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This article was published 3/10/2019 (472 days ago), so information in it may no longer be current.
Manitoba taxpayers may be asking themselves an important question this week: if the provincial government can get by with 2,000 fewer civil servant positions on the payroll, why wasn’t it trimmed by that amount years ago?
Tories cut 2,000 civil-service positions in three yearsClick to Expand
Posted: 01/10/2019 7:00 PM
The Progressive Conservatives have reduced the size of the Manitoba civil service by more than 2,000 positions since they came into office in 2016.
According to a report tabled in the legislature Tuesday, there were 12,839 civil servants as of March 31 this year — a reduction of 882 compared with the same date in 2018.
It’s a reasonable question, considering salaries and benefits make up more than $8 billion of the province’s $17-billion budget.
When it comes to controlling government spending, personnel costs are by far the single largest expense. When those costs are allowed to grow unfettered (as they did under the previous government), it’s difficult, if not impossible, to avoid perpetual deficits.
Until 2016, salaries and benefits costs were growing by about $300 million a year. Since then, they have been stabilized.
The main reason is the Pallister government has reduced the size of the Manitoba civil service by 13.7 per cent, to 12,839 employees (from 14,876) over three years. Those figures do not include outside organizations such as hospitals, schools, post-secondary institutions or Crown corporations.
These are strictly provincial government jobs; the reductions applied across most departments.
Other than a mandated 15 per cent reduction in upper management, the vast majority was achieved through attrition. Resignations made up 49.4 per cent, 32.5 per cent were retirements, and 14.4 per cent were term/contracts that had expired, according to the Civil Service Commission’s latest annual report.
With a turnover rate of 9.3 per cent in 2018-19 (up slightly from 8.5 per cent the previous year), government can decide whether to replace departing employees or leave the positions empty. In 2018-19, 1,957 people left the Manitoba civil service; more than half of those were replaced. The size of the civil service was reduced by 882 last year.
The question now is: what is the optimal size of the provincial government’s workforce?
The Progressive Conservatives' stated goal when they won government in 2016 was to reduce the size of the civil service by 1,200 positions. They have exceeded that, and appear content to leave levels where they are.
However, they haven’t confirmed that stance, saying only they will continue to seek out "efficiencies."
The goal of reducing the civil service by 1,200 was arbitrary. It wasn’t based on an objective analysis of government’s human resource requirements, nor was the 2,000 figure. It’s clear government had to get its labour costs under control, but now it needs to figure out where to draw the line on civil service numbers.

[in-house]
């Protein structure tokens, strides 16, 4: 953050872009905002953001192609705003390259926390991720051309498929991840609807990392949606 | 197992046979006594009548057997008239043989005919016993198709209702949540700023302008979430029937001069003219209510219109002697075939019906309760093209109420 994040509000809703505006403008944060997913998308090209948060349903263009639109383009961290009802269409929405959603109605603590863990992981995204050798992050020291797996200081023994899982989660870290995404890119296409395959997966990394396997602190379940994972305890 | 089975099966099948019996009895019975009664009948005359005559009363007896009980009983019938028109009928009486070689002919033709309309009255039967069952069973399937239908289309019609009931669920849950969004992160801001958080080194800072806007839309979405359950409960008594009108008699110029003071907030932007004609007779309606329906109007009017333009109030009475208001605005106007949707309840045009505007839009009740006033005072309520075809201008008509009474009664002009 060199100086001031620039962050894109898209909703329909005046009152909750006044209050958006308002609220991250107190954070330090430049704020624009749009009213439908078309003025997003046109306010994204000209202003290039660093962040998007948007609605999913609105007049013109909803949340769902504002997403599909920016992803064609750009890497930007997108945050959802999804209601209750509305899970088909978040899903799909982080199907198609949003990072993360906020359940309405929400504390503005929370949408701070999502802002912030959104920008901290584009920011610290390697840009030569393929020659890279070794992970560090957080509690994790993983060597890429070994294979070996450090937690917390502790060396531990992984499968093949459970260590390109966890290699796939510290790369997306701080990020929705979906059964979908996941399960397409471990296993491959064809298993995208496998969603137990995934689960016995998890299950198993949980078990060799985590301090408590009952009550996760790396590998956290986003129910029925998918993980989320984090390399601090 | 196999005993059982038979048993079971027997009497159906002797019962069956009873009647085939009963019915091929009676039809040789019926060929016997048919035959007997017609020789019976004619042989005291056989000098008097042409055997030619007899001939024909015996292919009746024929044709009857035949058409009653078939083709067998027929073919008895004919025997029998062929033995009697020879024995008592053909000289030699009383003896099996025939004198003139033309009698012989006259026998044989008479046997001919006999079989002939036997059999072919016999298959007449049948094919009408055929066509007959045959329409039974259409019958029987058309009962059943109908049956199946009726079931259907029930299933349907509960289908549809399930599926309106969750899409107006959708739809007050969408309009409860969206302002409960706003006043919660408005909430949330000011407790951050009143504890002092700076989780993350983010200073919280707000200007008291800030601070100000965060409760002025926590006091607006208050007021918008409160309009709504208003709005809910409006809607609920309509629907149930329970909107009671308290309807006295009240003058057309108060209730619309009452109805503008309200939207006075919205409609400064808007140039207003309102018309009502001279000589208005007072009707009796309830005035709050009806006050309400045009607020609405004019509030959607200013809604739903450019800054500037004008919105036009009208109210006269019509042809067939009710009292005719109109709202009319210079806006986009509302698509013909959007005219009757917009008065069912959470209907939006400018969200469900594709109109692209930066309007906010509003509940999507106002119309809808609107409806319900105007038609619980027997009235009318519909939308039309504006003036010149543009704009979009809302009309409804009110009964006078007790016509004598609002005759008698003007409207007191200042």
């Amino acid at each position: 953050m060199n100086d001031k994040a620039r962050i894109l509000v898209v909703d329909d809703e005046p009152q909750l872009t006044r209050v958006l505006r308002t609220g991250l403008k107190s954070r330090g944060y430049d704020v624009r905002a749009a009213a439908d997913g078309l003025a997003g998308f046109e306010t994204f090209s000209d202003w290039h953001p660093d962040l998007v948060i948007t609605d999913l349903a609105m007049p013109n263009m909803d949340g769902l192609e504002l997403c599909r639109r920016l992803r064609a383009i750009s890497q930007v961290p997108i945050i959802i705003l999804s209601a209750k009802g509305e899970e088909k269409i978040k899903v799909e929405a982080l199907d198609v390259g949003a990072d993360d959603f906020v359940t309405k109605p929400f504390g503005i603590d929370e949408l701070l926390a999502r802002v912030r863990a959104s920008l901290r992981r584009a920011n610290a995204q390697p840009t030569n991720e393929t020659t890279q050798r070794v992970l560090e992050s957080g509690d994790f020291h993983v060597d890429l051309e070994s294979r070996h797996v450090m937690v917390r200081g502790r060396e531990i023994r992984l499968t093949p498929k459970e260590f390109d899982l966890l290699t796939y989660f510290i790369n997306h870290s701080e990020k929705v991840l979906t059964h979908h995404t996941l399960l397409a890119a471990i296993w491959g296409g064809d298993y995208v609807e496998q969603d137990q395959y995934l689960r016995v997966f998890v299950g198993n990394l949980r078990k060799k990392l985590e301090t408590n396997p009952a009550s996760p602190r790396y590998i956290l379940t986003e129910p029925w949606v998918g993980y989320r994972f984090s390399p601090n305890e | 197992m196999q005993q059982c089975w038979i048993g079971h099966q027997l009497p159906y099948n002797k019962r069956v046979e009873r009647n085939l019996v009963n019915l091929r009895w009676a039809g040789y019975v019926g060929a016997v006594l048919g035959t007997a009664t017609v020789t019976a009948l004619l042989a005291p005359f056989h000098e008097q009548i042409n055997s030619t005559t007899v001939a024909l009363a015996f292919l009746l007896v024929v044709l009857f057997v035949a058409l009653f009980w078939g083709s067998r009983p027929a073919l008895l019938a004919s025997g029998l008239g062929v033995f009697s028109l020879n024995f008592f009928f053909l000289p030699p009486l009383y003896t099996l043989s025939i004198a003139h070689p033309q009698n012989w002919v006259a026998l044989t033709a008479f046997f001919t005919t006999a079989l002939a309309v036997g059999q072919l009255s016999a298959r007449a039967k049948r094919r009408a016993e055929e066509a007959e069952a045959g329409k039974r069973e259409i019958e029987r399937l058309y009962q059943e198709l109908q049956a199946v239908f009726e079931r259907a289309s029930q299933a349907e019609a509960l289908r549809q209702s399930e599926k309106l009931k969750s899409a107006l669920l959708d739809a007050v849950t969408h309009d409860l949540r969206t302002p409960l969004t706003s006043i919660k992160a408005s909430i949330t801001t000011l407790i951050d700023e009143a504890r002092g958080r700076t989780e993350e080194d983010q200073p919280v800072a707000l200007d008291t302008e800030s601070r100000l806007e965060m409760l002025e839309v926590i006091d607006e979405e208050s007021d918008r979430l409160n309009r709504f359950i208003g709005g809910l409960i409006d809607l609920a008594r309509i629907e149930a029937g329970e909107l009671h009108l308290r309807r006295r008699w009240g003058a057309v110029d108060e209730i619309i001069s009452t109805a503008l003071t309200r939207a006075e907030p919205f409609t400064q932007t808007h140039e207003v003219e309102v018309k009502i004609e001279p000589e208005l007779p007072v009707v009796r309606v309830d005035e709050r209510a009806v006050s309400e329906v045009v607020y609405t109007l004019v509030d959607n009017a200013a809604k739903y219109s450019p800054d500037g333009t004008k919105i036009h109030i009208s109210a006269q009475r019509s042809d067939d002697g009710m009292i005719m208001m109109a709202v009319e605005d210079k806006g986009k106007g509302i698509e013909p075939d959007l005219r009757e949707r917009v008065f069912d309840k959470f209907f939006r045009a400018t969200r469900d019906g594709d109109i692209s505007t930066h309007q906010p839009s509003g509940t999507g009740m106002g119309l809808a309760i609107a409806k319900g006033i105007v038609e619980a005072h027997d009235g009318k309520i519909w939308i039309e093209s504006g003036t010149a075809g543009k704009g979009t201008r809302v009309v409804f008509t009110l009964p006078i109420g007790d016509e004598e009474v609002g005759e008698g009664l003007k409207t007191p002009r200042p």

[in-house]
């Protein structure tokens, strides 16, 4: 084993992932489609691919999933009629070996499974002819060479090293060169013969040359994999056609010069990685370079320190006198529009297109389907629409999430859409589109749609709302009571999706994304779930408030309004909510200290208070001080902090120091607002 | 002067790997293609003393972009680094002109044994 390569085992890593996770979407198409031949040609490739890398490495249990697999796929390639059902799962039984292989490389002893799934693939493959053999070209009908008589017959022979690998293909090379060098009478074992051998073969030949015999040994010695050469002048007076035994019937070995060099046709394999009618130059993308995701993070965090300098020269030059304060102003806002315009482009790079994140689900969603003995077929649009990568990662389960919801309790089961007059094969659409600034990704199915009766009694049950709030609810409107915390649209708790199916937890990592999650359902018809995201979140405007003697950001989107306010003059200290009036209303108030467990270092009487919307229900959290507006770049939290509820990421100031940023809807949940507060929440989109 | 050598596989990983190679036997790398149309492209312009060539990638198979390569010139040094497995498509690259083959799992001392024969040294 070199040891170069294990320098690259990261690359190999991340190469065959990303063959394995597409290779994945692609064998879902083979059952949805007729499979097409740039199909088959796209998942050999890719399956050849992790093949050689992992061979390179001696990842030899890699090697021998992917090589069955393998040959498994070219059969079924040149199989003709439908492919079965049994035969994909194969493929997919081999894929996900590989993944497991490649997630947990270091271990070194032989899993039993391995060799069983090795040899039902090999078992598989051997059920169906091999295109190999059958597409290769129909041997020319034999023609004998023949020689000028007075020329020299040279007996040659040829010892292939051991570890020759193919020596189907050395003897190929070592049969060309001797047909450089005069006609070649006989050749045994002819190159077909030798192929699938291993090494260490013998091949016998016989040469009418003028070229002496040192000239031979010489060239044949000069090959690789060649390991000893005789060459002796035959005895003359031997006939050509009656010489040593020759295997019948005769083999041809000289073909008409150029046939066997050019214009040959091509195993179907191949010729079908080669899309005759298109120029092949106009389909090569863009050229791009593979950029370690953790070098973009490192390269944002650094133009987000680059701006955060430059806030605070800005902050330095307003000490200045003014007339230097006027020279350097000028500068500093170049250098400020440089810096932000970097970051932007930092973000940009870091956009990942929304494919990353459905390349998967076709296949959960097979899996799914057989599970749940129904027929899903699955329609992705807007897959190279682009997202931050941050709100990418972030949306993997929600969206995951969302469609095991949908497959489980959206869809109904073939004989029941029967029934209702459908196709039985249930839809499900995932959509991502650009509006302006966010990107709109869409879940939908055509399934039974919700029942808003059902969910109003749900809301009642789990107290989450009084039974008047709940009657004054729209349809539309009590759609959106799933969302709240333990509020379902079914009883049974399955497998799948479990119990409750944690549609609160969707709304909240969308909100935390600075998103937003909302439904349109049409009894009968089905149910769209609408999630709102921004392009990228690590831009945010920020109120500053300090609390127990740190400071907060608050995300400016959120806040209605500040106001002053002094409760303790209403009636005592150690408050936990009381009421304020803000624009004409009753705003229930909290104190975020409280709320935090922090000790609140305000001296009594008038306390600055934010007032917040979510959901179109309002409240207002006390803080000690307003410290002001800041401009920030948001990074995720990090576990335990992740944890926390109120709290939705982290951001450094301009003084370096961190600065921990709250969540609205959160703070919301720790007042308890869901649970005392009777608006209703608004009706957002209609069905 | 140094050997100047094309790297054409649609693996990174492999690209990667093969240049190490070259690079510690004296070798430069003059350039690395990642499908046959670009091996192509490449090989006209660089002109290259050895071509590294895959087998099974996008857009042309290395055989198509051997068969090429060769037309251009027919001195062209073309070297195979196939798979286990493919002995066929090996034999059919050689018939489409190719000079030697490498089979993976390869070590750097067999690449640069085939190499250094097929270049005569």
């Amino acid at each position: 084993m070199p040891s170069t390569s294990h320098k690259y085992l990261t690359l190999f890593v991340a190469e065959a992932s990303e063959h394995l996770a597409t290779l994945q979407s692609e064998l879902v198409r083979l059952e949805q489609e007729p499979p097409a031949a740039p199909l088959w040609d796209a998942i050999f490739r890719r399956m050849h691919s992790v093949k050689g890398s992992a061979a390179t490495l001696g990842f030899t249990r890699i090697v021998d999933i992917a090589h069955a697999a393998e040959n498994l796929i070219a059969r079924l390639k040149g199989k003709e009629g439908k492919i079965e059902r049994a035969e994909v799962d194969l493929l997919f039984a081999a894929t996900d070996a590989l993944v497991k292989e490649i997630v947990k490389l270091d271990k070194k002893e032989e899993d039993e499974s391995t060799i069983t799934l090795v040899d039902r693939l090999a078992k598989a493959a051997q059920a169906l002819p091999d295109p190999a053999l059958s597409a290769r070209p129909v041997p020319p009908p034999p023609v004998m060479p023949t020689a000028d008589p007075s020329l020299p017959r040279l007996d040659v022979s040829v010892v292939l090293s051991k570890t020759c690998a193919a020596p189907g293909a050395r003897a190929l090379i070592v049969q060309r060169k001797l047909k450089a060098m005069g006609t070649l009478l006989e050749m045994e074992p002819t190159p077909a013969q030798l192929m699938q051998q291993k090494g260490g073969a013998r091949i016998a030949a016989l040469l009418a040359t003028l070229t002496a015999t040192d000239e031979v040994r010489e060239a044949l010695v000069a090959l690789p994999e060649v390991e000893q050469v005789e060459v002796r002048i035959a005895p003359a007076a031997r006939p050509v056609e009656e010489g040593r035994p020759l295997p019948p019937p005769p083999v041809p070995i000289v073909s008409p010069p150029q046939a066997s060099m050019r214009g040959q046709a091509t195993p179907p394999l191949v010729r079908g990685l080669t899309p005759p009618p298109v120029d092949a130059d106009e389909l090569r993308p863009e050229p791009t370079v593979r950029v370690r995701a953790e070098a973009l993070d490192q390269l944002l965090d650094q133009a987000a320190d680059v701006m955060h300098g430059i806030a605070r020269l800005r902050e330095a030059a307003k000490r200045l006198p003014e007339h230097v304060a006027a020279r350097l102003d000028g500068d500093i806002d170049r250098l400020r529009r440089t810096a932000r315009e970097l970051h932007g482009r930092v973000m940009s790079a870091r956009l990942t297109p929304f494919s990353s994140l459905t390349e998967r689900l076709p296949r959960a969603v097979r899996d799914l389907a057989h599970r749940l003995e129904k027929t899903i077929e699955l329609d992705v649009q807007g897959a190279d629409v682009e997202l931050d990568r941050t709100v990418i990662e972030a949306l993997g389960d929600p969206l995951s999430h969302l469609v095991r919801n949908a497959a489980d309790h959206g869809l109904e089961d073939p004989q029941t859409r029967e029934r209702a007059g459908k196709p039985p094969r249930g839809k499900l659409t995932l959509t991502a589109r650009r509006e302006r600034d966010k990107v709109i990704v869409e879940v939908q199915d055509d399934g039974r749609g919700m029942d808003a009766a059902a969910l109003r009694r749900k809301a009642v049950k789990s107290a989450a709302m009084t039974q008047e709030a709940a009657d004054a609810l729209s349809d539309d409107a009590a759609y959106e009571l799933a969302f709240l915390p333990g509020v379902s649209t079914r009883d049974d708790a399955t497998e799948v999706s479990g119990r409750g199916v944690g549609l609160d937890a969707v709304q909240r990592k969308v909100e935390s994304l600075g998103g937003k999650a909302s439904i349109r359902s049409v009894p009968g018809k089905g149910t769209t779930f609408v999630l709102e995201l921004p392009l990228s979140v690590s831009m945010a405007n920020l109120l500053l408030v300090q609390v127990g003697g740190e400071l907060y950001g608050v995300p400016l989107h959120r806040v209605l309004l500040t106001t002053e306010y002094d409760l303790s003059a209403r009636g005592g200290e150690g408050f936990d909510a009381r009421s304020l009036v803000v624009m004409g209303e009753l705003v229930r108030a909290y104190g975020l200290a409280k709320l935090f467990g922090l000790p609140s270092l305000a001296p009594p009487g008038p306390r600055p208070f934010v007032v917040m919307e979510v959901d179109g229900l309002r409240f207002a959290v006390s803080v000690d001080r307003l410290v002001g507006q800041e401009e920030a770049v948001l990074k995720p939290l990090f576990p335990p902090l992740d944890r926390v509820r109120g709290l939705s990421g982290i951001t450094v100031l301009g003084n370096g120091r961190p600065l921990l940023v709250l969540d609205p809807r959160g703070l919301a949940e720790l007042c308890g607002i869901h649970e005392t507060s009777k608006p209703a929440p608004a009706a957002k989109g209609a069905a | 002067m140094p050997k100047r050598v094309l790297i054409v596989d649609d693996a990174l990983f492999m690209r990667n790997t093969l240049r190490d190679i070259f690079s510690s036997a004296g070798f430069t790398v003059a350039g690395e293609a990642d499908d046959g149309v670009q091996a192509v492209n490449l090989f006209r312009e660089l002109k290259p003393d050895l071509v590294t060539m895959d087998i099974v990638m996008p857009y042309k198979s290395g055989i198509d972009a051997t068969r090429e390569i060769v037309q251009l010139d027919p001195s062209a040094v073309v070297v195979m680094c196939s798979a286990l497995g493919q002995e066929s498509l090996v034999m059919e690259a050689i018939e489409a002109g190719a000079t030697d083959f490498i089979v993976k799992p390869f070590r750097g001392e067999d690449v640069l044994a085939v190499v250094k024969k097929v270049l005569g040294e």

Naturally, opposition parties are crying foul. They not only believe in larger government, they argue the province should hire people as a strategy to promote economic growth. They want the provincial government to be an employment agency whose primary goal is to provide jobs for Manitobans.
Not only is that a confusion of roles, it’s expensive.
NDP Leader Wab Kinew complained during legislative committee hearings this week cutting 2,000 civil service jobs has an adverse impact on the economy. He didn’t mention how a bloated public service has impacted taxpayers over the years — the other side of the coin opposition parties and public-sector unions conveniently ignore.
In order to pay for the $300-million annual increases in personnel costs, the former government had to raise taxes (which it did in 2012 and 2013) and had to borrow money to pay for daily operating costs (as the province has been doing since 2009).
It’s unlikely most Manitobans want their tax dollars used in such a fashion. What they probably want is for the province to figure out the optimal size of the civil service — what jobs are truly required and which are not.
There will never be a black-and-white answer, but there should be some analysis performed to guide those decisions, especially in critical areas (such as corrections).
In the meantime, there appears to be little evidence shedding 2,000 positions has thrown the civil service into chaos.
It looks like taxpayers have simply been paying for a super-sized public service they didn’t need.
Tom has been covering Manitoba politics since the early 1990s and joined the Winnipeg Free Press news team in 2019.